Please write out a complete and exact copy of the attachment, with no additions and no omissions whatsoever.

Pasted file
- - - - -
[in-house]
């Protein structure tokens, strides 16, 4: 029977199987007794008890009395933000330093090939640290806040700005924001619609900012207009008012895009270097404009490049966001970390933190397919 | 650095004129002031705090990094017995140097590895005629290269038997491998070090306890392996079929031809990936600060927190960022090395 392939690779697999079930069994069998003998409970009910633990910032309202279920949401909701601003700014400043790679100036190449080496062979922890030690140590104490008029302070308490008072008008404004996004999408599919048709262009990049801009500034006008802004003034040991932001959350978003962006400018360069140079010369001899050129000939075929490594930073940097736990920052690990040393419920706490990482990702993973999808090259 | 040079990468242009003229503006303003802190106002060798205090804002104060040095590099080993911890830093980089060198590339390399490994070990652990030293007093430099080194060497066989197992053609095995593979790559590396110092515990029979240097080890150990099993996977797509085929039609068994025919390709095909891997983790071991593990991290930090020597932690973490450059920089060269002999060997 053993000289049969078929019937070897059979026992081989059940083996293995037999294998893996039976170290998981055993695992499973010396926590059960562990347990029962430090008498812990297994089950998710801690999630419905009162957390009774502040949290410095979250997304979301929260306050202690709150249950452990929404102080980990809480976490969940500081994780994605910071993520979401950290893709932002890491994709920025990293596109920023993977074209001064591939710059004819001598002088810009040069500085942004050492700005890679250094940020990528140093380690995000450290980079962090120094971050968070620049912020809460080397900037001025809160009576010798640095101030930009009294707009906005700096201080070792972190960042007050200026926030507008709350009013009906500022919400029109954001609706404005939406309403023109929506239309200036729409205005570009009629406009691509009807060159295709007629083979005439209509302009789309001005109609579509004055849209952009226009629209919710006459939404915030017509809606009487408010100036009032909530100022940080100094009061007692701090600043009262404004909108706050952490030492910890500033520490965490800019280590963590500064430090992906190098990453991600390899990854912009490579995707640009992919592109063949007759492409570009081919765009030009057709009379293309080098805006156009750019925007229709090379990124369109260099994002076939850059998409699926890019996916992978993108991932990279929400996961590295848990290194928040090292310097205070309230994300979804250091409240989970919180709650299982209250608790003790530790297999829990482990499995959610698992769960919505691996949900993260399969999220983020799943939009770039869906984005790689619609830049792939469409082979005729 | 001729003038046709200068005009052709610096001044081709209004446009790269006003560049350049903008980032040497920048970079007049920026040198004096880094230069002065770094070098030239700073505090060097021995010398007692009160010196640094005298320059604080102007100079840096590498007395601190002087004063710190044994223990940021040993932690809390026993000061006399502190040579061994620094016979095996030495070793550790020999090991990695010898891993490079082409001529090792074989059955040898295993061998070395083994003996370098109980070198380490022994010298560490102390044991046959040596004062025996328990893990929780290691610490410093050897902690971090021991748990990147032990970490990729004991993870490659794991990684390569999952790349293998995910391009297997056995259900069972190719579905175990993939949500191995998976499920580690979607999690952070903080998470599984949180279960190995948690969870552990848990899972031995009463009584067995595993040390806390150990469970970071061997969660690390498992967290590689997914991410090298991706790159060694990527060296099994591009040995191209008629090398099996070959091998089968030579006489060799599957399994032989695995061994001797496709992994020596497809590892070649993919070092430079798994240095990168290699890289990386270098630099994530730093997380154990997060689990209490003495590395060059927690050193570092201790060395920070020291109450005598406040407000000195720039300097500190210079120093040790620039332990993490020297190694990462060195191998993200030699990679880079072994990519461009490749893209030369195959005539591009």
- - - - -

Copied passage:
[in-house]
């Protein structure tokens, strides 16, 4: 029977199987007794008890009395933000330093090939640290806040700005924001619609900012207009008012895009270097404009490049966001970390933190397919 | 650095004129002031705090990094017995140097590895005629290269038997491998070090306890392996079929031809990936600060927190960022090395 392939690779697999079930069994069998003998409970009910633990910032309202279920949401909701601003700014400043790679100036190449080496062979922890030690140590104490008029302070308490008072008008404004996004999408599919048709262009990049801009500034006008802004003034040991932001959350978003962006400018360069140079010369001899050129000939075929490594930073940097736990920052690990040393419920706490990482990702993973999808090259 | 040079990468242009003229503006303003802190106002060798205090804002104060040095590099080993911890830093980089060198590339390399490994070990652990030293007093430099080194060497066989197992053609095995593979790559590396110092515990029979240097080890150990099993996977797509085929039609068994025919390709095909891997983790071991593990991290930090020597932690973490450059920089060269002999060997 053993000289049969078929019937070897059979026992081989059940083996293995037999294998893996039976170290998981055993695992499973010396926590059960562990347990029962430090008498812990297994089950998710801690999630419905009162957390009774502040949290410095979250997304979301929260306050202690709150249950452990929404102080980990809480976490969940500081994780994605910071993520979401950290893709932002890491994709920025990293596109920023993977074209001064591939710059004819001598002088810009040069500085942004050492700005890679250094940020990528140093380690995000450290980079962090120094971050968070620049912020809460080397900037001025809160009576010798640095101030930009009294707009906005700096201080070792972190960042007050200026926030507008709350009013009906500022919400029109954001609706404005939406309403023109929506239309200036729409205005570009009629406009691509009807060159295709007629083979005439209509302009789309001005109609579509004055849209952009226009629209919710006459939404915030017509809606009487408010100036009032909530100022940080100094009061007692701090600043009262404004909108706050952490030492910890500033520490965490800019280590963590500064430090992906190098990453991600390899990854912009490579995707640009992919592109063949007759492409570009081919765009030009057709009379293309080098805006156009750019925007229709090379990124369109260099994002076939850059998409699926890019996916992978993108991932990279929400996961590295848990290194928040090292310097205070309230994300979804250091409240989970919180709650299982209250608790003790530790297999829990482990499995959610698992769960919505691996949900993260399969999220983020799943939009770039869906984005790689619609830049792939469409082979005729 | 001729003038046709200068005009052709610096001044081709209004446009790269006003560049350049903008980032040497920048970079007049920026040198004096880094230069002065770094070098030239700073505090060097021995010398007692009160010196640094005298320059604080102007100079840096590498007395601190002087004063710190044994223990940021040993932690809390026993000061006399502190040579061994620094016979095996030495070793550790020999090991990695010898891993490079082409001529090792074989059955040898295993061998070395083994003996370098109980070198380490022994010298560490102390044991046959040596004062025996328990893990929780290691610490410093050897902690971090021991748990990147032990970490990729004991993870490659794991990684390569999952790349293998995910391009297997056995259900069972190719579905175990993939949500191995998976499920580690979607999690952070903080998470599984949180279960190995948690969870552990848990899972031995009463009584067995595993040390806390150990469970970071061997969660690390498992967290590689997914991410090298991706790159060694990527060296099994591009040995191209008629090398099996070959091998089968030579006489060799599957399994032989695995061994001797496709992994020596497809590892070649993919070092430079798994240095990168290699890289990386270098630099994530730093997380154990997060689990209490003495590395060059927690050193570092201790060395920070020291109450005598406040407000000195720039300097500190210079120093040790620039332990993490020297190694990462060195191998993200030699990679880079072994990519461009490749893209030369195959005539591009």